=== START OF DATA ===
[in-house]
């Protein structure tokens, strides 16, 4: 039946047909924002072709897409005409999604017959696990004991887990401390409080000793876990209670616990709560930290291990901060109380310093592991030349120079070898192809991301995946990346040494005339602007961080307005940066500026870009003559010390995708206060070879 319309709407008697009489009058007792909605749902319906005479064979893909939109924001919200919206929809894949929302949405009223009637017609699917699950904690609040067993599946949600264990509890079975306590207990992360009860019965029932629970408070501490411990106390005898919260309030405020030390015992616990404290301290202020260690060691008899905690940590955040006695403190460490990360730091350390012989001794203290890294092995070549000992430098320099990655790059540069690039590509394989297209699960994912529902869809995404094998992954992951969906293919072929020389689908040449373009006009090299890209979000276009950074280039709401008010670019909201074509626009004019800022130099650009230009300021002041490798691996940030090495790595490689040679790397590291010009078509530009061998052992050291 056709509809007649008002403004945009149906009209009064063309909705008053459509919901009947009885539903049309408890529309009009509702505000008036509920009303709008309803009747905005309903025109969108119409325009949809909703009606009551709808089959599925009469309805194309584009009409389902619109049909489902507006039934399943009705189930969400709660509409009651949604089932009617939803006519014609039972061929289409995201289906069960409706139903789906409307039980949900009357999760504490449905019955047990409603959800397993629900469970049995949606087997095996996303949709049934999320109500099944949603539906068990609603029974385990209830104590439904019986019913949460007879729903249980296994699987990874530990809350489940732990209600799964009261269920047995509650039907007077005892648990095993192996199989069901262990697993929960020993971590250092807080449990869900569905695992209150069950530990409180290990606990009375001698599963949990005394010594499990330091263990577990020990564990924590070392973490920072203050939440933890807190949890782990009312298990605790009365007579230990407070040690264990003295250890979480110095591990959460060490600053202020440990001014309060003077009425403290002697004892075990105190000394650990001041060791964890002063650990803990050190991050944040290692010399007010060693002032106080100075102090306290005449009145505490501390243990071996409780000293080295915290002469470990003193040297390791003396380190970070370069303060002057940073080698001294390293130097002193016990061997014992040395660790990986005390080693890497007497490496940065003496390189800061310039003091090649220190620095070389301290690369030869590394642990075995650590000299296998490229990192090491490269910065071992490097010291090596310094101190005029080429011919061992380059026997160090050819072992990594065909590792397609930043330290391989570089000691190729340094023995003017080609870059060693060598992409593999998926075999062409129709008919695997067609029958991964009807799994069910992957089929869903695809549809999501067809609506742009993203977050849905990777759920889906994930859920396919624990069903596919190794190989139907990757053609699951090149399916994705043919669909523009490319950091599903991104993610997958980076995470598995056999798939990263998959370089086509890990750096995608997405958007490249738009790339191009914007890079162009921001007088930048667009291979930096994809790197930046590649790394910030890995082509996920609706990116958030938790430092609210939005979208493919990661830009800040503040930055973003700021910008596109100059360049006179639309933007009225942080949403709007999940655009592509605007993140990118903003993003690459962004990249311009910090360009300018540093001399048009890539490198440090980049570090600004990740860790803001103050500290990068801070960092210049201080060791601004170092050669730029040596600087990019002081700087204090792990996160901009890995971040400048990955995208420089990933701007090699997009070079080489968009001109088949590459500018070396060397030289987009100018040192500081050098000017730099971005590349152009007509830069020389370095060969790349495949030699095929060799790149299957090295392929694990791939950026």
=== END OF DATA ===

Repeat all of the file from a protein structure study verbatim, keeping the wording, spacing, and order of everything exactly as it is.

[in-house]
């Protein structure tokens, strides 16, 4: 039946047909924002072709897409005409999604017959696990004991887990401390409080000793876990209670616990709560930290291990901060109380310093592991030349120079070898192809991301995946990346040494005339602007961080307005940066500026870009003559010390995708206060070879 319309709407008697009489009058007792909605749902319906005479064979893909939109924001919200919206929809894949929302949405009223009637017609699917699950904690609040067993599946949600264990509890079975306590207990992360009860019965029932629970408070501490411990106390005898919260309030405020030390015992616990404290301290202020260690060691008899905690940590955040006695403190460490990360730091350390012989001794203290890294092995070549000992430098320099990655790059540069690039590509394989297209699960994912529902869809995404094998992954992951969906293919072929020389689908040449373009006009090299890209979000276009950074280039709401008010670019909201074509626009004019800022130099650009230009300021002041490798691996940030090495790595490689040679790397590291010009078509530009061998052992050291 056709509809007649008002403004945009149906009209009064063309909705008053459509919901009947009885539903049309408890529309009009509702505000008036509920009303709008309803009747905005309903025109969108119409325009949809909703009606009551709808089959599925009469309805194309584009009409389902619109049909489902507006039934399943009705189930969400709660509409009651949604089932009617939803006519014609039972061929289409995201289906069960409706139903789906409307039980949900009357999760504490449905019955047990409603959800397993629900469970049995949606087997095996996303949709049934999320109500099944949603539906068990609603029974385990209830104590439904019986019913949460007879729903249980296994699987990874530990809350489940732990209600799964009261269920047995509650039907007077005892648990095993192996199989069901262990697993929960020993971590250092807080449990869900569905695992209150069950530990409180290990606990009375001698599963949990005394010594499990330091263990577990020990564990924590070392973490920072203050939440933890807190949890782990009312298990605790009365007579230990407070040690264990003295250890979480110095591990959460060490600053202020440990001014309060003077009425403290002697004892075990105190000394650990001041060791964890002063650990803990050190991050944040290692010399007010060693002032106080100075102090306290005449009145505490501390243990071996409780000293080295915290002469470990003193040297390791003396380190970070370069303060002057940073080698001294390293130097002193016990061997014992040395660790990986005390080693890497007497490496940065003496390189800061310039003091090649220190620095070389301290690369030869590394642990075995650590000299296998490229990192090491490269910065071992490097010291090596310094101190005029080429011919061992380059026997160090050819072992990594065909590792397609930043330290391989570089000691190729340094023995003017080609870059060693060598992409593999998926075999062409129709008919695997067609029958991964009807799994069910992957089929869903695809549809999501067809609506742009993203977050849905990777759920889906994930859920396919624990069903596919190794190989139907990757053609699951090149399916994705043919669909523009490319950091599903991104993610997958980076995470598995056999798939990263998959370089086509890990750096995608997405958007490249738009790339191009914007890079162009921001007088930048667009291979930096994809790197930046590649790394910030890995082509996920609706990116958030938790430092609210939005979208493919990661830009800040503040930055973003700021910008596109100059360049006179639309933007009225942080949403709007999940655009592509605007993140990118903003993003690459962004990249311009910090360009300018540093001399048009890539490198440090980049570090600004990740860790803001103050500290990068801070960092210049201080060791601004170092050669730029040596600087990019002081700087204090792990996160901009890995971040400048990955995208420089990933701007090699997009070079080489968009001109088949590459500018070396060397030289987009100018040192500081050098000017730099971005590349152009007509830069020389370095060969790349495949030699095929060799790149299957090295392929694990791939950026």